Monday, September 4, 2006

Write What You Know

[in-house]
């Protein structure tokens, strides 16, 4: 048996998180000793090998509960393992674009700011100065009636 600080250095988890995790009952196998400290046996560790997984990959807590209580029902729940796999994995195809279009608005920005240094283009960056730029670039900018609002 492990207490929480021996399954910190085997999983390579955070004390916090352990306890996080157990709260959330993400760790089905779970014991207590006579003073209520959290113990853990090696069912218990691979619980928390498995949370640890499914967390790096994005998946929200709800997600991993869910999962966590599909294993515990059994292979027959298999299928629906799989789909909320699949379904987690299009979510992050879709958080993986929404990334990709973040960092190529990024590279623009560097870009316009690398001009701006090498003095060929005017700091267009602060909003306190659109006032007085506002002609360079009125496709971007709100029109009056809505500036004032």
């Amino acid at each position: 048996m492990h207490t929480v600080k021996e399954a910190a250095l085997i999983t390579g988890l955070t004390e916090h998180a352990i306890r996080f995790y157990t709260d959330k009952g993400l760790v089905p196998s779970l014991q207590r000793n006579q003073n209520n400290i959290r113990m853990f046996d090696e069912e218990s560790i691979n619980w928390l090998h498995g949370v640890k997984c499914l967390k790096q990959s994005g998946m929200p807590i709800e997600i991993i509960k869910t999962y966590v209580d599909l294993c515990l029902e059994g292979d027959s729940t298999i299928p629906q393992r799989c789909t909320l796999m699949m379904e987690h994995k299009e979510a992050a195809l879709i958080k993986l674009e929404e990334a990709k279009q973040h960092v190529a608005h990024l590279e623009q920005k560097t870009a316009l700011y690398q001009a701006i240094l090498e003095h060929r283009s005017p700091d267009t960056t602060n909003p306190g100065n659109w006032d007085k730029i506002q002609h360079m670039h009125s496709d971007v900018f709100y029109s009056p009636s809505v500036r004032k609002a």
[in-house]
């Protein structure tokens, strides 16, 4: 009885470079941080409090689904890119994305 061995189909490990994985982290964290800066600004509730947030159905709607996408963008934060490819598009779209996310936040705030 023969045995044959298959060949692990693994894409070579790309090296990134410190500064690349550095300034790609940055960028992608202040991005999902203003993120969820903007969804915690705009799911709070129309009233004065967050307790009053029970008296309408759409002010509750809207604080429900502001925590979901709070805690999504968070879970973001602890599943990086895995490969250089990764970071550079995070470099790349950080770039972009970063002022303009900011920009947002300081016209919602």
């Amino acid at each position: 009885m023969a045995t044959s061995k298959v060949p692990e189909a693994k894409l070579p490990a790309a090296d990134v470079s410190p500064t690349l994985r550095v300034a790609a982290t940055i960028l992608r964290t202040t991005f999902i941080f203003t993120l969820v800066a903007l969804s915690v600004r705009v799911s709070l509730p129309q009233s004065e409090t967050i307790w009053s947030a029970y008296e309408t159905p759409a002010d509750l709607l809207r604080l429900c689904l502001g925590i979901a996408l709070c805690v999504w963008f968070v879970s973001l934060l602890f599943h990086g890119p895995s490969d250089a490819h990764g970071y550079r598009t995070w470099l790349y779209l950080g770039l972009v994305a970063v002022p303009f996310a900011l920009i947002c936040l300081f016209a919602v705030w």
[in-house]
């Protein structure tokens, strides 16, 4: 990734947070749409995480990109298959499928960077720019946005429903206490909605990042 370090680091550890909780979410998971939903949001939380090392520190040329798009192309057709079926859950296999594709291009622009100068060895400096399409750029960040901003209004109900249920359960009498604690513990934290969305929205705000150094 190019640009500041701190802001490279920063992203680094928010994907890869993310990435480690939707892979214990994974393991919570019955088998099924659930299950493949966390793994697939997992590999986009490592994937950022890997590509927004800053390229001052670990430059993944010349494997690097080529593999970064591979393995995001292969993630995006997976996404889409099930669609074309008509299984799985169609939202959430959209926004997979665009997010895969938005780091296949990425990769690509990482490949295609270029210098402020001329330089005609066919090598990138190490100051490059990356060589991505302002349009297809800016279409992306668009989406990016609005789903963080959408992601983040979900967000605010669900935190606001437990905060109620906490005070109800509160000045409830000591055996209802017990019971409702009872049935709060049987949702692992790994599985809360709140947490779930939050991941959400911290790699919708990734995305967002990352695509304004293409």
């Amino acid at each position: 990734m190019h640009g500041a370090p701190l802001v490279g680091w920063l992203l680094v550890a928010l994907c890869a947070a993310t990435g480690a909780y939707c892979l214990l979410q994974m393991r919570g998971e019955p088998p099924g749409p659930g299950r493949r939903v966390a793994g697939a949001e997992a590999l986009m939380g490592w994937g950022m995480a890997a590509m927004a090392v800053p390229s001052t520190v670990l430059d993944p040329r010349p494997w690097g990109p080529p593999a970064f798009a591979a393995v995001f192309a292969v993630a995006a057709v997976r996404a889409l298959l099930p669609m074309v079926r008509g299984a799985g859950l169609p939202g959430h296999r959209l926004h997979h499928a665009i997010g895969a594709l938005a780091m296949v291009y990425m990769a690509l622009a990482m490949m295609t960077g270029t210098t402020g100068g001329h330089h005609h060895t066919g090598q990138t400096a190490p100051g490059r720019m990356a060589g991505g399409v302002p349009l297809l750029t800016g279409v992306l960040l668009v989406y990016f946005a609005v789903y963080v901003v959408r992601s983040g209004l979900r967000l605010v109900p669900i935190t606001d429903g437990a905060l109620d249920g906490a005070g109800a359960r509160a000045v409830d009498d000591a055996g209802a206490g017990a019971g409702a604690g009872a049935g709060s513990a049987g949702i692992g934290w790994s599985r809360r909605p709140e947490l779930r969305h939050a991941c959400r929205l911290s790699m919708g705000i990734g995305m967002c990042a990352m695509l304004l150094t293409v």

Not long ago I visited the John Steinbeck museum in Salinas, CA. I hadn't read Steinbeck in years, and when I did it had been in the days before I understood what good writing really is. The museum itself is nicely designed and gives an intimate experience of the man and his works. There is a room for each major book, with the corresponding motion picture playing on a screen. There are letters in his own hand, and you can look at the truck he, with his dog Charley beside him, drove across the country. What I love about Steinbeck is that he wrote about what he knew; didn't try to be fancy. He penetrated into the ordinary, let everyday folks be profound, showed us that we all have that inspirational nature inherent within ourselves, that just by being ourselves we contribute amazing things. You don't have to go far from home to be universal. He says, "...I discovered that I did not know my own country...was working from memory...I had not heard the speech of America, smelled the grass and trees and sewage, seen its hills and water, its color and quality and light.. .So it was that I determined to look again, to try to rediscover this monster land. Otherwise, in writing, I could not tell the small diagnostic truths which are the foundations of the larger truth." We seem so separate today from those small close-up truths, looking anywhere but at the mundane for relief from the emotional pressures we feel. We forget there are some highly useful universal lessons in the consciousness of our great classic artists.

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